Local finds forms in blocks of wood
Published 7:00 am Friday, May 2, 2014
Thursday, local chainsaw artist James Seal was at Phillips Building supply demonstrating his talents and selling his work.
For nearly 13 years Seal has been shaping wood into aquatic animals and birds by simply using a chainsaw and a block of wood.
Prior to undertaking his current method of making a living, Seal was a graphic artist working in Ocean Springs. Unhappy with that previous job, he said he prayed about what to do, after which he heard a voice that told him to go home. At 24-years-old he called his mother who said he was welcome to move in with her.
Sometime later, he and his mother took in a homeless man who carved a pelican out of wood using a chainsaw right before Seal’s eyes.
For two years, Seal mentored under the homeless man until they decided to go their separate ways.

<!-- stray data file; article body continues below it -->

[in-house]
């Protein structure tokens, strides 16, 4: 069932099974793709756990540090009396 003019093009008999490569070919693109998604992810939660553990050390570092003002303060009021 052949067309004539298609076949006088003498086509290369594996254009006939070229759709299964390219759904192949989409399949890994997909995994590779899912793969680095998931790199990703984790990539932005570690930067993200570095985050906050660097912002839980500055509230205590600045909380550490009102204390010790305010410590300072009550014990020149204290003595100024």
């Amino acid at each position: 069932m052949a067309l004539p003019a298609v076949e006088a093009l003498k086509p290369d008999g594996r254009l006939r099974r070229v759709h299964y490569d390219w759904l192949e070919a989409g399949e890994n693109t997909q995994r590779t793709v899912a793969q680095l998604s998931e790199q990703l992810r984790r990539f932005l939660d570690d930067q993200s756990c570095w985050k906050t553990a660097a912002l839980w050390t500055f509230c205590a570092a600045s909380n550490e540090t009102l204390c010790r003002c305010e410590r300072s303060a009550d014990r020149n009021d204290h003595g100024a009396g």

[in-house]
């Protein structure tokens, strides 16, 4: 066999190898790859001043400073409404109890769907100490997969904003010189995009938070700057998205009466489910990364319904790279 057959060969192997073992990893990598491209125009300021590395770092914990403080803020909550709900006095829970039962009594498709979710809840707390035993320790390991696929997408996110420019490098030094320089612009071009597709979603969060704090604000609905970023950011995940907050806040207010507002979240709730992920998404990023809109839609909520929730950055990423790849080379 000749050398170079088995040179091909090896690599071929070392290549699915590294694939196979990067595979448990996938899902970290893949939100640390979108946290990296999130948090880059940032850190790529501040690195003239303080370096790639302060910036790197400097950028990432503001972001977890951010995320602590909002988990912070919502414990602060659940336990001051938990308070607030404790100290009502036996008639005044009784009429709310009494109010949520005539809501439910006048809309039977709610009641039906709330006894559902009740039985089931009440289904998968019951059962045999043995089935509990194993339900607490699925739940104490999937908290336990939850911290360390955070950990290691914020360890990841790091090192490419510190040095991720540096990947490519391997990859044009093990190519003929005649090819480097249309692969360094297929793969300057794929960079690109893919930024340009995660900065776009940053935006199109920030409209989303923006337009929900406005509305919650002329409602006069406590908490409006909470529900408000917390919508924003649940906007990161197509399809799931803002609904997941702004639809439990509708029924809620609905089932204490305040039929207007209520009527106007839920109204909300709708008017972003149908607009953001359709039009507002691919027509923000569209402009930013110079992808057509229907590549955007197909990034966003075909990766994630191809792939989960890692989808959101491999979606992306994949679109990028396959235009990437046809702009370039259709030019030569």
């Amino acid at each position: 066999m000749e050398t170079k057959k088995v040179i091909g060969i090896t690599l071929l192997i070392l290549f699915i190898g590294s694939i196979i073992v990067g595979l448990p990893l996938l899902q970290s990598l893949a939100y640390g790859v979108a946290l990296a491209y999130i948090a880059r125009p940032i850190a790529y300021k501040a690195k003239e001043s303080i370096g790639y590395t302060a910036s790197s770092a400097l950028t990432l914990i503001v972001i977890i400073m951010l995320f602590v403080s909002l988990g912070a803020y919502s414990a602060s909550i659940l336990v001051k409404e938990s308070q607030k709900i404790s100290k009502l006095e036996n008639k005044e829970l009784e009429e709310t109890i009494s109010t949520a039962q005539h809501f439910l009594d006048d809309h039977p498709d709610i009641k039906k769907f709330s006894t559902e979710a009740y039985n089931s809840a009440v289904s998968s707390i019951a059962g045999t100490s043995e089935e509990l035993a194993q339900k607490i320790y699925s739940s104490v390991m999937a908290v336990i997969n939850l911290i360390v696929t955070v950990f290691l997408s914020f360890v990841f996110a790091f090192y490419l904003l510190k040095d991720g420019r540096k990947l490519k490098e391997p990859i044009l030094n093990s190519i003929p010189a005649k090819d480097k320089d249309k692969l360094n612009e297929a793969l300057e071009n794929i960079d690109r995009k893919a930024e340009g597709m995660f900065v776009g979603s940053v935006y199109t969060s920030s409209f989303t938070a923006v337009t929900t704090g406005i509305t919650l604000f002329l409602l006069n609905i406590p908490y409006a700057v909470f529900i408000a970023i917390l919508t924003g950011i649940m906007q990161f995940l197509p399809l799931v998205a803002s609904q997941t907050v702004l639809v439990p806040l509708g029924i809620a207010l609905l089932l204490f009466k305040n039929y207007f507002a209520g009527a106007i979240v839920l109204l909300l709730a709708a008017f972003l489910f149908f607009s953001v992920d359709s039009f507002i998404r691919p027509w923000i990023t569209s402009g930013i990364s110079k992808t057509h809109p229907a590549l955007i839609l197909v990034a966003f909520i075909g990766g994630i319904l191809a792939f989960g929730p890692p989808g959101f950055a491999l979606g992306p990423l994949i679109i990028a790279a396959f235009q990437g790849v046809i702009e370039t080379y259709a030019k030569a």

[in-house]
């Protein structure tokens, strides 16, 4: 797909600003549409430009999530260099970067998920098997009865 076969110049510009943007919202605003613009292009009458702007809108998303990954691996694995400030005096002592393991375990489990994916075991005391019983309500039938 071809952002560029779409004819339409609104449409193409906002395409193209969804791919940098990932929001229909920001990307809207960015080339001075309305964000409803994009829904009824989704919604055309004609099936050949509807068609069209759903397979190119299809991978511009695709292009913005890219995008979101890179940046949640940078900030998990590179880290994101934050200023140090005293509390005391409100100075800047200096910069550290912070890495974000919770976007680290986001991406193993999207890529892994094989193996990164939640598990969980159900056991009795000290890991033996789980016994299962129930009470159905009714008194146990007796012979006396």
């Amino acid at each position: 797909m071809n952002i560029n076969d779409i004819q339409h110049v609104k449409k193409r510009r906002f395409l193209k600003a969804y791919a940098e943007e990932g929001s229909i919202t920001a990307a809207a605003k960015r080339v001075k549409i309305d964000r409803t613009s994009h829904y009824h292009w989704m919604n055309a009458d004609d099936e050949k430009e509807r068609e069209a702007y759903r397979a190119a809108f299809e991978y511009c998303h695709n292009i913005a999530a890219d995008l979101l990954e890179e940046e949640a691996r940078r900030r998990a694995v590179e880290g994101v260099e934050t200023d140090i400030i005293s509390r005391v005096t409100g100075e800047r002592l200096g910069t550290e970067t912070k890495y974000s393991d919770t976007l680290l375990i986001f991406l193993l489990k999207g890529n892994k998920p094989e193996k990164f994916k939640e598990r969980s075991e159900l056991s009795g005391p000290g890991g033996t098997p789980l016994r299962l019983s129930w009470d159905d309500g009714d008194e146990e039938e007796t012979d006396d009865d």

His first carving was of a turtle he sold for $95, Seal said.
The Pearl River County resident now carves full time to pay the bills. At times he can churn out four to five rough carvings a day.
However, to produce a large finely finished carving or two small finished carvings takes a full day.
A Christian man, he avoids carving fantasy figures such as gargoyles and mermaids or anything that could be used as an idol.
The largest piece he said he produced was a life-sized tiger lying on stones.
While he can decide what to carve before he cranks his chainsaw, he said his best carvings come when he lets the wood and prayer speak to him.
“The most enjoyable thing about it is you never know what’s in the wood until you get in there and polish it,” Seal said. “I give all praise to Jesus for the talent and for leading me in this direction.”